Advertising Lends New Twist to Lag Ba'omer Festivities at Mount Meron

A week before the start of the Lag Ba'omer holiday next Monday night, dozens of platters of potato pastries and kugels already filled the refrigerators at the Hachnasat Orhim Rashbi Meron organization. But the organization's kitchen was still busy baking and frying, preparing the additional thousands of meals it will need for the huge crowds expected to visit the grave of Rabbi Shimon Bar Yochai on Mount Meron over the holiday. Some 70,000 meals are served to visitors at the site each year during Lag Ba'omer, a spokesman for the organization said.

Another charity, Hilula D'Rashbi, distributes sandwiches and cold drinks to the visitors. This year, however, it is also hoping to take commercial advantage of the anticipated throngs: The organization is offering various advertising opportunities at Mount Meron. The most expensive package entitles the advertiser to two giant billboards - one near the plaza where the dancing will take place and the other at the site where the main bonfire will be lit - and costs NIS 150,000. A single billboard will run NIS 50,000.

But the director of the Mount Meron site, Rabbi Shlomo Chelouche, charged that this initiative "was not coordinated with us in any way. In the past, there was no advertising on the site. To do something like that would require contact with the management, which would have to consider whether it was acceptable. In my opinion, if the advertising can be done in the spirit of the place, I don't think it would do such great harm, but a decision would have to be made."

Yosef Shvinger, director of the Center for Holy Sites at the Religious Affairs Ministry, also expressed surprise at the plans to sell advertising. "In principle, advertising is not allowed there," he said. But he had praise for the work of the Hilula D'Rashbi organization in general: "I am familiar with the organization. They help organize the Lag Ba'omer celebrations. Their activities are commendable. They do holy work there, but I had no idea about advertising on the site."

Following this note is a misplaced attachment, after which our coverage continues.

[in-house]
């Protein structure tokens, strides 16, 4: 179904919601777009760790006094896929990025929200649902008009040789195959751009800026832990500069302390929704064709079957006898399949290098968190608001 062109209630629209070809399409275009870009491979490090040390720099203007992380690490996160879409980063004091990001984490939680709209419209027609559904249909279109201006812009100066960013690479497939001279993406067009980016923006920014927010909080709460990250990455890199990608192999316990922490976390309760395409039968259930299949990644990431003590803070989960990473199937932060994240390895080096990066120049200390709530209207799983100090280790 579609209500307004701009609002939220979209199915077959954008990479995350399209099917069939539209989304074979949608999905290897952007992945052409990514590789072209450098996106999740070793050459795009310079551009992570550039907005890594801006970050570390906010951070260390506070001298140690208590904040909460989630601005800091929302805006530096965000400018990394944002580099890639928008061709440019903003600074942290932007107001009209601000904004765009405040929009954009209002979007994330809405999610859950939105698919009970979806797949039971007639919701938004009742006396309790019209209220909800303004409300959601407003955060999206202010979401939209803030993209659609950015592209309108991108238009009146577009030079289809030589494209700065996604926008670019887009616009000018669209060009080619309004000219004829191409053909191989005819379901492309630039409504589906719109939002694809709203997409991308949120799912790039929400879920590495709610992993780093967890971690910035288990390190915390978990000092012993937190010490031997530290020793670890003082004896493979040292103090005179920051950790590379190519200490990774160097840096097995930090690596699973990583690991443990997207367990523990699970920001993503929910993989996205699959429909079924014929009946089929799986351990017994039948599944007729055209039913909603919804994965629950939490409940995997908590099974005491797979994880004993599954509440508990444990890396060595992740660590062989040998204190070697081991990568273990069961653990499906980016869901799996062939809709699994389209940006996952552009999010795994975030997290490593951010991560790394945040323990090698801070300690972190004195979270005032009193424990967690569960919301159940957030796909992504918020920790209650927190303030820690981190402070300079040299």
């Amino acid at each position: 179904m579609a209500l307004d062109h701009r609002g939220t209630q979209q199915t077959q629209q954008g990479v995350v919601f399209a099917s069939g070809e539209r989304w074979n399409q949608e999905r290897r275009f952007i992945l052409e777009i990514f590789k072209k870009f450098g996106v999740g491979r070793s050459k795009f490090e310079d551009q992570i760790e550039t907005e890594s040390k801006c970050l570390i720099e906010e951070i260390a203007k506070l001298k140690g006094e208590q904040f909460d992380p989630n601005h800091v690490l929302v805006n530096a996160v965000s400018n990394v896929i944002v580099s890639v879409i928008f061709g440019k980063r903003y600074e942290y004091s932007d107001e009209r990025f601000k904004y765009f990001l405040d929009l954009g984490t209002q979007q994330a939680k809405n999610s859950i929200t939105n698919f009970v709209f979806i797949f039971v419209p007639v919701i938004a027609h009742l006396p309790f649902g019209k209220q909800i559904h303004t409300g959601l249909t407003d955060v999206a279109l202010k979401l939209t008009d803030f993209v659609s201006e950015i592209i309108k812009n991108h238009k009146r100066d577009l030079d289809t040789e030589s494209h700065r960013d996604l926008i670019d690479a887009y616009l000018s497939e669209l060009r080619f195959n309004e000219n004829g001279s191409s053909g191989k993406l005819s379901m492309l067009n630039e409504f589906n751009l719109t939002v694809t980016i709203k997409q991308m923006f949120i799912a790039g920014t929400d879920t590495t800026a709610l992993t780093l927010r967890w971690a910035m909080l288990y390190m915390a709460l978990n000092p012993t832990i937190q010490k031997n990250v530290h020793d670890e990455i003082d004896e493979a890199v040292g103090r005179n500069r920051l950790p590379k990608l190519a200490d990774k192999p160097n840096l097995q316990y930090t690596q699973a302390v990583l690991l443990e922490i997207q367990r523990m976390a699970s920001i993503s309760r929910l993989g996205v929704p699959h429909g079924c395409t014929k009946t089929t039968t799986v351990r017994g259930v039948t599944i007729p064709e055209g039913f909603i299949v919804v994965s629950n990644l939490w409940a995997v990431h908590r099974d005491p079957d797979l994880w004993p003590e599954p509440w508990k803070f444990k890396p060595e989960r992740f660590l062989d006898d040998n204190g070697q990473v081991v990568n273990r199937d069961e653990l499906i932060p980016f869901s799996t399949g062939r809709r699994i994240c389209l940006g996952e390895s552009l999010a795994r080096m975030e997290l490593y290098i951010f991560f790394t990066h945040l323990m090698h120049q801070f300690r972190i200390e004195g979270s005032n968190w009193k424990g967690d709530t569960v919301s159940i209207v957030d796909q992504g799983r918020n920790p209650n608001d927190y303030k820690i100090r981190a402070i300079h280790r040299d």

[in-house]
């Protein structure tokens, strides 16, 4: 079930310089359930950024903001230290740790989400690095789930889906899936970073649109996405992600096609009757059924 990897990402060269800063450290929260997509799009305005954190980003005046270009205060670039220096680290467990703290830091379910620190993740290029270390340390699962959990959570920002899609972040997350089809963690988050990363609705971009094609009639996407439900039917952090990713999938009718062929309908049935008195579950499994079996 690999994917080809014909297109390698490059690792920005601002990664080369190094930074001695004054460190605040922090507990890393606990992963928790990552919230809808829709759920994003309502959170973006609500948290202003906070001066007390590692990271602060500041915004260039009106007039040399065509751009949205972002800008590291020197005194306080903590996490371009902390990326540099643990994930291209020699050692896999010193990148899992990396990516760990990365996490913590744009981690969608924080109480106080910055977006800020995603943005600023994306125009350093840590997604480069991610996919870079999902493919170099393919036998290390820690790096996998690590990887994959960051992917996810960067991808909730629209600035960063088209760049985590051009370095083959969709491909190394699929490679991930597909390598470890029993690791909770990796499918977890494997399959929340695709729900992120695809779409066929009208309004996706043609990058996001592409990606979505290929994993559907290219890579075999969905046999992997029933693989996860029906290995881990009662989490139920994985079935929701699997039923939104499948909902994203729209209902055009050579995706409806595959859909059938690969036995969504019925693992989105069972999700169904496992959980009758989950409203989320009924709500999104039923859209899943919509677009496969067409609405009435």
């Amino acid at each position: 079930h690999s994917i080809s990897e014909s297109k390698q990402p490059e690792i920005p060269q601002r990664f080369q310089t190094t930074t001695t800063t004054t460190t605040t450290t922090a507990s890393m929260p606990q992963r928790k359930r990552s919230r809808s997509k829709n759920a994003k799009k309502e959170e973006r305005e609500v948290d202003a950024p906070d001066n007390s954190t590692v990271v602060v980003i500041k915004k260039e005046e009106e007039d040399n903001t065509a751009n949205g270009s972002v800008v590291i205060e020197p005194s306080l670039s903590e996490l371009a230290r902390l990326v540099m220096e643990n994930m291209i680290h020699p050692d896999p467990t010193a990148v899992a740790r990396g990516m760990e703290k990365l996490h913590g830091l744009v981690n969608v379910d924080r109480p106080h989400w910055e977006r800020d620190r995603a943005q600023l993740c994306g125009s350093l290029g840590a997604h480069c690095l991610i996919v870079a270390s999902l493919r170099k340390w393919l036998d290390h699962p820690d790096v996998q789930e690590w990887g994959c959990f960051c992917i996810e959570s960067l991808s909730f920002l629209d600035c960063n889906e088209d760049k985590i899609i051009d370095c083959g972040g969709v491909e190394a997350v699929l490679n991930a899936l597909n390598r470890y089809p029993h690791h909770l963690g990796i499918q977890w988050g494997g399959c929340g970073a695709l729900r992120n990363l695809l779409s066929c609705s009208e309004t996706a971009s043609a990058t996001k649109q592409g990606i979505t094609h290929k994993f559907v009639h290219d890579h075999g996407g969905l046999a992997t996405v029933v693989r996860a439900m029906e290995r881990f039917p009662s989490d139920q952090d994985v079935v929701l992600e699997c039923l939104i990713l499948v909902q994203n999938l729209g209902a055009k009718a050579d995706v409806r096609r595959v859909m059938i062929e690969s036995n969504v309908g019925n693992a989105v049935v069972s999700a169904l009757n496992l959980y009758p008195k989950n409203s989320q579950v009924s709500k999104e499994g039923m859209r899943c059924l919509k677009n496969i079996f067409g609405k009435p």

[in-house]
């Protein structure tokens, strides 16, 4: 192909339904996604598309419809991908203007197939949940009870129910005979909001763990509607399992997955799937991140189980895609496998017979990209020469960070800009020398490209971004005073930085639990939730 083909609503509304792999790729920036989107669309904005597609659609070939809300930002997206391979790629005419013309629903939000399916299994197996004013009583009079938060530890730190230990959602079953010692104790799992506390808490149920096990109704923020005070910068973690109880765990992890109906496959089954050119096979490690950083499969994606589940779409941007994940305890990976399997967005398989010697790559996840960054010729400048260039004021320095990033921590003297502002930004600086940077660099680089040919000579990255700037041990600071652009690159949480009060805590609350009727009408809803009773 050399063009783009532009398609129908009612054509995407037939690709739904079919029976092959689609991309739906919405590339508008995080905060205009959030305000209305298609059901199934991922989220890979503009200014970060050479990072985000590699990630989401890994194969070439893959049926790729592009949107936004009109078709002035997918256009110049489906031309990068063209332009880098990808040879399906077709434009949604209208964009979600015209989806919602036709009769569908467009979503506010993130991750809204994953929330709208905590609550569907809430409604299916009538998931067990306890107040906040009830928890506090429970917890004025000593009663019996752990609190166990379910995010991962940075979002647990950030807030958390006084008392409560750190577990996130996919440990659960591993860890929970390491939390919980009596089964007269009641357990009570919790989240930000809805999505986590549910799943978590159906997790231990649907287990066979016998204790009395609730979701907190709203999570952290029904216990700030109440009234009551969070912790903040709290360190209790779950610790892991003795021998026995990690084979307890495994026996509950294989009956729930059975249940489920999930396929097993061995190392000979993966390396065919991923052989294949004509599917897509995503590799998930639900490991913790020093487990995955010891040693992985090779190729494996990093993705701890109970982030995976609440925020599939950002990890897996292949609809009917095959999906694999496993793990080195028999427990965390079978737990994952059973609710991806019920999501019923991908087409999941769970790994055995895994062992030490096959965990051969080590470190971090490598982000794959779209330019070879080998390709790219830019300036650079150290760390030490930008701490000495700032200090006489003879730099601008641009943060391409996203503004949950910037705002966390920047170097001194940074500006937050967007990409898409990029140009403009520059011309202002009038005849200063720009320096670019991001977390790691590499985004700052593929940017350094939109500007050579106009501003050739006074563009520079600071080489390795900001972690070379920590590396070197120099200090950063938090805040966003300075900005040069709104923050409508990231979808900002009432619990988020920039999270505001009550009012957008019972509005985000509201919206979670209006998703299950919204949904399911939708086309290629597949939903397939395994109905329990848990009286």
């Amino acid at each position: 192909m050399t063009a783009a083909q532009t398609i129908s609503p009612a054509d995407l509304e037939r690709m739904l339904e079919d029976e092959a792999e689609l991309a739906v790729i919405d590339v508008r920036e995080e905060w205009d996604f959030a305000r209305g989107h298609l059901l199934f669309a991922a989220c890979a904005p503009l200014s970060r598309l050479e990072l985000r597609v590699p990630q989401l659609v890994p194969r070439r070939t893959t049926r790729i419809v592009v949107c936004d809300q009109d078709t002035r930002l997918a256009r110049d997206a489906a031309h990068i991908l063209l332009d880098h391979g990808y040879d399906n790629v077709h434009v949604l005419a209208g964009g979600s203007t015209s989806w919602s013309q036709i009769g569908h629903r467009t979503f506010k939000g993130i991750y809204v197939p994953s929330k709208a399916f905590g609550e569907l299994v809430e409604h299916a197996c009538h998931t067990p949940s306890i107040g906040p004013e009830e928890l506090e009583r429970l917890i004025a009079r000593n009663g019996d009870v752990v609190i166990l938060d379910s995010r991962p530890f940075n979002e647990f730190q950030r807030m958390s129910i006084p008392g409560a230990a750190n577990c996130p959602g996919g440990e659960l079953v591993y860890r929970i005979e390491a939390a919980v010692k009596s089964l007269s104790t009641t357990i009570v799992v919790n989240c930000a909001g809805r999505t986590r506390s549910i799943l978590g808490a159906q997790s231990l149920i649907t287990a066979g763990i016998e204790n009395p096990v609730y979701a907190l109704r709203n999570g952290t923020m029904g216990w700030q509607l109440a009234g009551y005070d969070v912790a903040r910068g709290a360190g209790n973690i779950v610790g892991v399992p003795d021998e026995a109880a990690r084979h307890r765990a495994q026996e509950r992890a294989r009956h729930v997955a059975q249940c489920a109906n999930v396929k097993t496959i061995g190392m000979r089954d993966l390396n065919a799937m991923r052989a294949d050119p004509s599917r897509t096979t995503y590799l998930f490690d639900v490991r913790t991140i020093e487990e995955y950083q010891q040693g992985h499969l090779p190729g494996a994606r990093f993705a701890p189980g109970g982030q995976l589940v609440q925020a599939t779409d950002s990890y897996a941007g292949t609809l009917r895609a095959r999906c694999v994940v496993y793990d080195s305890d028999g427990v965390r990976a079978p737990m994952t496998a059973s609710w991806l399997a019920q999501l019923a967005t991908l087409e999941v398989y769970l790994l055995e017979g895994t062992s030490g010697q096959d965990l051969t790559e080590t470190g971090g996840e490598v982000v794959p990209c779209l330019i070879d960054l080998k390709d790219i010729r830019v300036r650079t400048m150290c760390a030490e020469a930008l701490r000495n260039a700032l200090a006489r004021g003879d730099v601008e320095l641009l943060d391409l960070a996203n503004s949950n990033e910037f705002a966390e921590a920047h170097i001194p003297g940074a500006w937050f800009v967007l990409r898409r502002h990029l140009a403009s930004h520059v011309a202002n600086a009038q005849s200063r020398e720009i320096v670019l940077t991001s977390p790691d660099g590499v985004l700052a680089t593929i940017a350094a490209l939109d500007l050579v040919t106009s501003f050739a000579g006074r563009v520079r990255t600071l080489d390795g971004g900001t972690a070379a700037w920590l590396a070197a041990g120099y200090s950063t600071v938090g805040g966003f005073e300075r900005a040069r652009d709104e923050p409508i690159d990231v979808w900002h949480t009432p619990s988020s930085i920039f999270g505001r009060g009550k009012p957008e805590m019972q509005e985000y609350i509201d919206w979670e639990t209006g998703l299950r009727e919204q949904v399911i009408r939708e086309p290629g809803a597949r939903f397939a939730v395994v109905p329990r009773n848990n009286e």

The grave of Rabbi Shimon Bar Yochai is the second most visited holy site in Israel, after the Western Wall. More than a million people a year visit the grave. Dani Saida, who heads the Merom Hagalil religious council, noted that the site is of national importance and that most of the visitors there are not religious.

The number of visitors reaches its peak on the one-day (sunset to sunset) Lag Ba'omer holiday. Last year, about 400,000 people visited Mount Meron over the holiday. Rosh Hodesh, or the first day of every Hebrew month, also draws thousands of visitors to the grave.

Several months ago, the state finally established a management committee for the grave site. Referred to as the Committee of Five, a reference to the number of committee members, the committee is headed by the rabbi of the Western Wall, Rabbi Shmuel Rabinovich. But the transfer of the site's management from private hands to the state unleashed a wave of protests of such intensity that Rabbi Rabinovich was provided with personal protection, and at one point even expressed a desire to resign from the committee. In particular, there have been many demonstrations and threats against the renovations that the committee authorized.

Though the site appears on an official list of holy places in Israel, the question of who controls it has been the subject of a lengthy legal dispute. Ashkenazi and Sephardi Jews have argued over control of Bar Yochai's grave for about 200 years, but the dispute intensified in recent years due to the sharp increase in the number of visitors to the location. That has prompted some to suggest economic motives for the dispute.

About six months ago, the state comptroller issued a highly critical report on the site's management, calling it "a systemic failure".